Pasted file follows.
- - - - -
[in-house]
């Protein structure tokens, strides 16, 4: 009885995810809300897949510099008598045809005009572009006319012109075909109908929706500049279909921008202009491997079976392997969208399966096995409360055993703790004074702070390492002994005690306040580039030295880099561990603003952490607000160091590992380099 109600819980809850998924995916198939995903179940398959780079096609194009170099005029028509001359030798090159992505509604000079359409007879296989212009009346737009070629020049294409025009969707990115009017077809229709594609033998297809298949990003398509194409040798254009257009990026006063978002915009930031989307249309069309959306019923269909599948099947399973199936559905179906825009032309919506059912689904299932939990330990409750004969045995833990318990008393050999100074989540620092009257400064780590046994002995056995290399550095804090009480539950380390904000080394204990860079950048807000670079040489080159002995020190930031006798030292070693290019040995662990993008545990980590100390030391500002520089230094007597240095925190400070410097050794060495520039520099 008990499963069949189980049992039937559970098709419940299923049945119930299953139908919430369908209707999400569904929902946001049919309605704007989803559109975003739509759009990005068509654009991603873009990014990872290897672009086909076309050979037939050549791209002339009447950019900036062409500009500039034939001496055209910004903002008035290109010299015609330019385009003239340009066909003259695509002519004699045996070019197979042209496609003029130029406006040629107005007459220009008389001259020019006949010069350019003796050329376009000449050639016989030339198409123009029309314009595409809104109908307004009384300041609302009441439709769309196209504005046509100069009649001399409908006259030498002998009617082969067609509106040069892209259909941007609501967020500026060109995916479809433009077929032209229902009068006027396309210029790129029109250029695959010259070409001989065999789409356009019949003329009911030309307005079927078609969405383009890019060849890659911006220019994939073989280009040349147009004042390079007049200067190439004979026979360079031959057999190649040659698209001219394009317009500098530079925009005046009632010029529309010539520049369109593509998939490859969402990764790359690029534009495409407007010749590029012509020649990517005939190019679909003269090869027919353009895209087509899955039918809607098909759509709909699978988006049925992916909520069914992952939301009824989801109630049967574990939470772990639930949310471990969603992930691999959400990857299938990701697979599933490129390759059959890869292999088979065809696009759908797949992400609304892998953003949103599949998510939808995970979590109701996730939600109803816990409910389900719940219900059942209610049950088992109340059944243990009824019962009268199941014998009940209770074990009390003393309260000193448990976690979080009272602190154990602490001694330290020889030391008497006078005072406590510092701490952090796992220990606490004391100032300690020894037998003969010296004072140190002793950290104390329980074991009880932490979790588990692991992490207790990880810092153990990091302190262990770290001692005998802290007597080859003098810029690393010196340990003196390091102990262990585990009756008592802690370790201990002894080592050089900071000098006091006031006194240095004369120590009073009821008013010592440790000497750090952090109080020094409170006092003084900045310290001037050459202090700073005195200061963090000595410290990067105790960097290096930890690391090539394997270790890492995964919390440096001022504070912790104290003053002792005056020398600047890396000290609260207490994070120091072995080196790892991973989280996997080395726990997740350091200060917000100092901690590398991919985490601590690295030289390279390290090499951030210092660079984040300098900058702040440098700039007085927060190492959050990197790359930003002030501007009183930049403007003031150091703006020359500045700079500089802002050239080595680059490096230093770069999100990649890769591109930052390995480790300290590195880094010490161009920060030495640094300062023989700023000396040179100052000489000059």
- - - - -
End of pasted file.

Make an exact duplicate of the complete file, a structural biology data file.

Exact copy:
[in-house]
């Protein structure tokens, strides 16, 4: 009885995810809300897949510099008598045809005009572009006319012109075909109908929706500049279909921008202009491997079976392997969208399966096995409360055993703790004074702070390492002994005690306040580039030295880099561990603003952490607000160091590992380099 109600819980809850998924995916198939995903179940398959780079096609194009170099005029028509001359030798090159992505509604000079359409007879296989212009009346737009070629020049294409025009969707990115009017077809229709594609033998297809298949990003398509194409040798254009257009990026006063978002915009930031989307249309069309959306019923269909599948099947399973199936559905179906825009032309919506059912689904299932939990330990409750004969045995833990318990008393050999100074989540620092009257400064780590046994002995056995290399550095804090009480539950380390904000080394204990860079950048807000670079040489080159002995020190930031006798030292070693290019040995662990993008545990980590100390030391500002520089230094007597240095925190400070410097050794060495520039520099 008990499963069949189980049992039937559970098709419940299923049945119930299953139908919430369908209707999400569904929902946001049919309605704007989803559109975003739509759009990005068509654009991603873009990014990872290897672009086909076309050979037939050549791209002339009447950019900036062409500009500039034939001496055209910004903002008035290109010299015609330019385009003239340009066909003259695509002519004699045996070019197979042209496609003029130029406006040629107005007459220009008389001259020019006949010069350019003796050329376009000449050639016989030339198409123009029309314009595409809104109908307004009384300041609302009441439709769309196209504005046509100069009649001399409908006259030498002998009617082969067609509106040069892209259909941007609501967020500026060109995916479809433009077929032209229902009068006027396309210029790129029109250029695959010259070409001989065999789409356009019949003329009911030309307005079927078609969405383009890019060849890659911006220019994939073989280009040349147009004042390079007049200067190439004979026979360079031959057999190649040659698209001219394009317009500098530079925009005046009632010029529309010539520049369109593509998939490859969402990764790359690029534009495409407007010749590029012509020649990517005939190019679909003269090869027919353009895209087509899955039918809607098909759509709909699978988006049925992916909520069914992952939301009824989801109630049967574990939470772990639930949310471990969603992930691999959400990857299938990701697979599933490129390759059959890869292999088979065809696009759908797949992400609304892998953003949103599949998510939808995970979590109701996730939600109803816990409910389900719940219900059942209610049950088992109340059944243990009824019962009268199941014998009940209770074990009390003393309260000193448990976690979080009272602190154990602490001694330290020889030391008497006078005072406590510092701490952090796992220990606490004391100032300690020894037998003969010296004072140190002793950290104390329980074991009880932490979790588990692991992490207790990880810092153990990091302190262990770290001692005998802290007597080859003098810029690393010196340990003196390091102990262990585990009756008592802690370790201990002894080592050089900071000098006091006031006194240095004369120590009073009821008013010592440790000497750090952090109080020094409170006092003084900045310290001037050459202090700073005195200061963090000595410290990067105790960097290096930890690391090539394997270790890492995964919390440096001022504070912790104290003053002792005056020398600047890396000290609260207490994070120091072995080196790892991973989280996997080395726990997740350091200060917000100092901690590398991919985490601590690295030289390279390290090499951030210092660079984040300098900058702040440098700039007085927060190492959050990197790359930003002030501007009183930049403007003031150091703006020359500045700079500089802002050239080595680059490096230093770069999100990649890769591109930052390995480790300290590195880094010490161009920060030495640094300062023989700023000396040179100052000489000059």